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Home » Chris Eubank Jr tells Conor Benn ‘man up’ on drugs, still wants fight

Chris Eubank Jr tells Conor Benn ‘man up’ on drugs, still wants fight

Chris Eubank Jr. told Conor Benn to admit his drug test failures but says he’s still willing to fight the controversial Londoner.

After seeing their fight fall apart with just days remaining at the O2 Arena in October, Eubank Jr. moved on to a clash with Liam Smith on January 21.

Benn had been flagged for a banned substance earlier in the year. A fact that only came to light when UK media leaked the story during fight week.

A second adverse finding was confirmed weeks later. Since then, Benn has put out two statements protesting his innocence.

“The Destroyer” firmly believes his team has proved he did not cheat. However, it’s been almost three months, and there’s no evidence to back that up.

Conor Benn should ‘man up’

Eubank Jr. says Benn is just stalling and wants his rival to “man up” and face the consequences of his alleged actions.

“It’s been too long. After three months of radio silence, sorry. Nothing you can say or do will change public opinion,” Eubank said in a video posted on social media.

“An apology is all you need to give to the fans. You got caught twice with illegal substances in your system.”

On Benn breaking his silence recently, Eubank added: “It doesn’t matter how many lawyers, or scientists, how many pages, essays, your people will send to the boxing board, showing you’re innocent or contamination. Too little too late.

“If your team had proved your innocence, it would have been put out there by now. People who are innocent don’t go into hiding for three months.

“You’re going to have to be the bad guy now. You’re going to have to accept being booed into arenas; you’re going to have to accept being trolled on a daily basis.”

Syringe jab

The Brightman then revealed the only doping test scenario that could clear Benn – in his mind.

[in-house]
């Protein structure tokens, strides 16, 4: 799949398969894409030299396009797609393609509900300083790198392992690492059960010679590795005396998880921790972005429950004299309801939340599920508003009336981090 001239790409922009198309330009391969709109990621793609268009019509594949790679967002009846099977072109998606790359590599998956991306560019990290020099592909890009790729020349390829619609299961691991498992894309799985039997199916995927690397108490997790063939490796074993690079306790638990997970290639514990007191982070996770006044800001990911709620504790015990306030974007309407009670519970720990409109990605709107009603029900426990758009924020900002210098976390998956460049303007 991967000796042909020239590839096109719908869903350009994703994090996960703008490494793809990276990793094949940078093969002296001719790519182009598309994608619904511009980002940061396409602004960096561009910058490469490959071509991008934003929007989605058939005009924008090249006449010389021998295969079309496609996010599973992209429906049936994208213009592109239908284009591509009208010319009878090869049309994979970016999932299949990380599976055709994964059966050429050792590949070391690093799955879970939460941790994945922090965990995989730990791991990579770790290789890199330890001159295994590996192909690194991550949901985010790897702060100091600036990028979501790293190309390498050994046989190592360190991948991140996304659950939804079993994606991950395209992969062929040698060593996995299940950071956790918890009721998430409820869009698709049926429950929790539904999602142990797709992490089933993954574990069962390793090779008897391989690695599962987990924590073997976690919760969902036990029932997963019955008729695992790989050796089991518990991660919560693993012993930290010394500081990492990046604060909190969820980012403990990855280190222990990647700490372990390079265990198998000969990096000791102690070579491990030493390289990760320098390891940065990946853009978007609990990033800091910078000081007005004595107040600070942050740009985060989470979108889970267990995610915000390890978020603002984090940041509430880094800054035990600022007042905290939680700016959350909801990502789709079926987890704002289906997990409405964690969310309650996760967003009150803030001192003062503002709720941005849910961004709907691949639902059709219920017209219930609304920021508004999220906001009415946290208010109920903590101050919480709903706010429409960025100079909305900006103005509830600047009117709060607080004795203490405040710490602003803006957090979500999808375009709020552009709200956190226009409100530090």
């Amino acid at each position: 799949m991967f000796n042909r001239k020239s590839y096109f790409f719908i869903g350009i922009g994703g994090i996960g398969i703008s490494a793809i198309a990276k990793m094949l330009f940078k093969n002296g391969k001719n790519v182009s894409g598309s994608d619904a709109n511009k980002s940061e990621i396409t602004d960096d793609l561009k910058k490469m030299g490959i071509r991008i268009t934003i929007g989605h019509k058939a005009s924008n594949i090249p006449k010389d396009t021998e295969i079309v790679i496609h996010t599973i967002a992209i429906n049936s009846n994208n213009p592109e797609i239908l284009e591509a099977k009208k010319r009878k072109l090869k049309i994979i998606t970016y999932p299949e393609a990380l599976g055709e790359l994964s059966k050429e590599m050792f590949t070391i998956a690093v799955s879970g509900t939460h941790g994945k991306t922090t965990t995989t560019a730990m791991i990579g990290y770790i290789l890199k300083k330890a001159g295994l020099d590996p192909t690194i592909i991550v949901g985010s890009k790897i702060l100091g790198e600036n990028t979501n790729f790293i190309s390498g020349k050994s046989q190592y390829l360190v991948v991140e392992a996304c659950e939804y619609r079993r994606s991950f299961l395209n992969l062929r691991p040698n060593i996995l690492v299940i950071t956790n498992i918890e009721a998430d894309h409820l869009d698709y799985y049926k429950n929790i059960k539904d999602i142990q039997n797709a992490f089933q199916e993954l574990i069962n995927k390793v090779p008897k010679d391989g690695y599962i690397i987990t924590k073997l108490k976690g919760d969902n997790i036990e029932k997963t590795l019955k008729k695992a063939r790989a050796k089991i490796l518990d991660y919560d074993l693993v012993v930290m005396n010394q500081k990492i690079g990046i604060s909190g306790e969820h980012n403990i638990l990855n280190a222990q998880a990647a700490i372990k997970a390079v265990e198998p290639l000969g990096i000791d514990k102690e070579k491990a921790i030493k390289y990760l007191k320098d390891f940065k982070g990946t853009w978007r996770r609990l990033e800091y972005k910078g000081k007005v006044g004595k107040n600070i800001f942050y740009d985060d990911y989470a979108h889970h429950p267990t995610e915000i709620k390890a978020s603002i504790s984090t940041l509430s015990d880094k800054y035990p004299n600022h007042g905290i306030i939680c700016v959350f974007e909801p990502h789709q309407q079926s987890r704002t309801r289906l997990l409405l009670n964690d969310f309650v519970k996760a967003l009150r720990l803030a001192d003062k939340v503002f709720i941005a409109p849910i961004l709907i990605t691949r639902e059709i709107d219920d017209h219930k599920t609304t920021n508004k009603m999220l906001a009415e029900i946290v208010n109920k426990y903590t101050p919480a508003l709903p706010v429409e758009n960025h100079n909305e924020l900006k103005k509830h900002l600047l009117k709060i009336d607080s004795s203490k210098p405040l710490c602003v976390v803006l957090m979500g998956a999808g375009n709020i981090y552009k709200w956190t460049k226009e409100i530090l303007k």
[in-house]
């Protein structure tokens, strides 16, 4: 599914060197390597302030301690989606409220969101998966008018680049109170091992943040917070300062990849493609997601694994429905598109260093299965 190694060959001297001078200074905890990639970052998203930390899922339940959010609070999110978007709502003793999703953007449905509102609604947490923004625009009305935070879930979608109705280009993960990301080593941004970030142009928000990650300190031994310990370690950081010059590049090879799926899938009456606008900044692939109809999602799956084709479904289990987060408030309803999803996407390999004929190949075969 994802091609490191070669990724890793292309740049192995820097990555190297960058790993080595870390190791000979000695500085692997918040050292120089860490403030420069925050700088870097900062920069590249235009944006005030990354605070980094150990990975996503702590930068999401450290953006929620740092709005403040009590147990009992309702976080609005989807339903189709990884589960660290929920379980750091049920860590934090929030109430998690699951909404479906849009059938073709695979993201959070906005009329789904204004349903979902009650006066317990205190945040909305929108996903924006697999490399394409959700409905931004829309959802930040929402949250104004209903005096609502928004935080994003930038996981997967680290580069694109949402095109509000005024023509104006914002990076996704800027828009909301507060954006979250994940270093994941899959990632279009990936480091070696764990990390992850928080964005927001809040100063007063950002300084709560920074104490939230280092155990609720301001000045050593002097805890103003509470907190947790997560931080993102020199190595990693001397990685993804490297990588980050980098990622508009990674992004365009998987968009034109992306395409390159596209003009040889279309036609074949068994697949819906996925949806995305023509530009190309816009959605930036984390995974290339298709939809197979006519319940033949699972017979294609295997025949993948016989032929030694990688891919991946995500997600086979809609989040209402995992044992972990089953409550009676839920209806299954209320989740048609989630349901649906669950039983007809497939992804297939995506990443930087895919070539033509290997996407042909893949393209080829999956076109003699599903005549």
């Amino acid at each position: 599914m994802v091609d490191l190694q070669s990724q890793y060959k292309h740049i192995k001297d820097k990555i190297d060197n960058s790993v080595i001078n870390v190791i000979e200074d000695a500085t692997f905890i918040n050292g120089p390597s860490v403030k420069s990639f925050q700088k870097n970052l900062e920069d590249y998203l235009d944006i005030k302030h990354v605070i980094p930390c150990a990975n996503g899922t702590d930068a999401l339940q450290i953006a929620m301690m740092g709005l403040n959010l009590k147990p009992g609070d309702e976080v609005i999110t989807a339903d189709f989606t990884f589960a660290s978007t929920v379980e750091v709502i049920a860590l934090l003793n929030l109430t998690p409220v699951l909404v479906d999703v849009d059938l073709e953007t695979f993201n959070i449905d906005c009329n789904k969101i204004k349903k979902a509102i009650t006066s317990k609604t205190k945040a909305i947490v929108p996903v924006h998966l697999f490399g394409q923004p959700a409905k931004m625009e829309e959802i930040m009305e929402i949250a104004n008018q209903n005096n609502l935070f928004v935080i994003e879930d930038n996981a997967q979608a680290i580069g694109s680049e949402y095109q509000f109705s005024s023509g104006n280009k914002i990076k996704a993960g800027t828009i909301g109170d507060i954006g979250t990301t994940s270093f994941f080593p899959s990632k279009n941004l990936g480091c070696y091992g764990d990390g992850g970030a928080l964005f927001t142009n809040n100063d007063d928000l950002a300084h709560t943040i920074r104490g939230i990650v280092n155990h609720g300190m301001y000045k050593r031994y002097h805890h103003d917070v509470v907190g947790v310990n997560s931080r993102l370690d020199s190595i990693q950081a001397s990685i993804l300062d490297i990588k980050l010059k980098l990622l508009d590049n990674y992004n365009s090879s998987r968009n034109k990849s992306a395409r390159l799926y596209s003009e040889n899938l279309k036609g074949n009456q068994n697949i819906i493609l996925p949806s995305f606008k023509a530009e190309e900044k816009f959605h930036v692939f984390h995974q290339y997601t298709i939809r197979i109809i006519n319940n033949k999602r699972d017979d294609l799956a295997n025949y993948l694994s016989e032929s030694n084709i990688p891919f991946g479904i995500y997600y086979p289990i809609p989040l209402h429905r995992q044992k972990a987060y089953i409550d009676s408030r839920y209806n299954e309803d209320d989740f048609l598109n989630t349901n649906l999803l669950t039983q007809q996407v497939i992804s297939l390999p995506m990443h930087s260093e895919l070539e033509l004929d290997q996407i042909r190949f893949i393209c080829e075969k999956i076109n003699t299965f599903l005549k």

“The only possible way that you could prove your innocence is if there’s some video out there. A video in which you’re getting pinned down by multiple males getting jabbed in the a** with some syringe while your kicking and screaming and crying,’ he said.

‘That is the only thing that could get you out of this situation. Only one thing can get you off the hook: people to believe in you.

“Nothing else is going to cut it. You’re going to have to be the bad guy now. You’re going to have to accept being booed into the arena and being trolled on a daily basis.

“You’ve got to come to terms with and embrace it. You’re still going to make money. People are still going to watch you fight.

“You’re just not going to be ‘The Golden Child’ you was built up to be. That’s OK. Not everyone can be the good guy. I learned that very early on in my career.”

Chris Eubank Jr

In addition, Eubank stated an encounter between the pair remains on the table.

“Will the fight happen at some point? It’s likely. A year, two years, ten years from now. Eventually, we will fight.

“But the main thing is you own up, man up. Do the right thing.”

As Eubank tries to make a run of wins to become a world champion, the 26-year-old Benn faces an uncertain future.

Trainer Tony Sims has backed his man, as has promoter Eddie Hearn despite some concerns that a ban will be forthcoming.

Two failed drugs tests usually mean some spell out of action, even if one or both of those can be explained away.

Benn already has one wasted camp and won’t be ready to fight again until at least the late spring as he fights to clear his name.

He’ll have to get Christmas out of the way, ensure his mental health is in optimum condition, and then attempt to put this whole period behind him – if that’s possible.

Bad taste

It’s been a tough time for Benn, innocent or guilty, and will have left a bad taste in the fighter’s mouth from all the judgment by the boxing community.

The ongoing investigation will close at some point in the New Year. That’s despite the World Boxing Council claiming they would have a conclusion ready in December.

WBC President Mauricio Sulaiman was confident they would be able to rule on Benn’s boxer ranking before the end of the month.

The British Boxing Board of Control is working closely with VADA also to make some sense of what transpired in this nightmare for UK fans.

Hopefully, an end to the dirt slinging will happen soon, for British boxing’s sake. However, changing the public’s opinion will be Conor Benn’s hardest fight.

Calling the whole debacle a “minor setback” for a major comeback is maybe not the best way to get skeptical people on his side.

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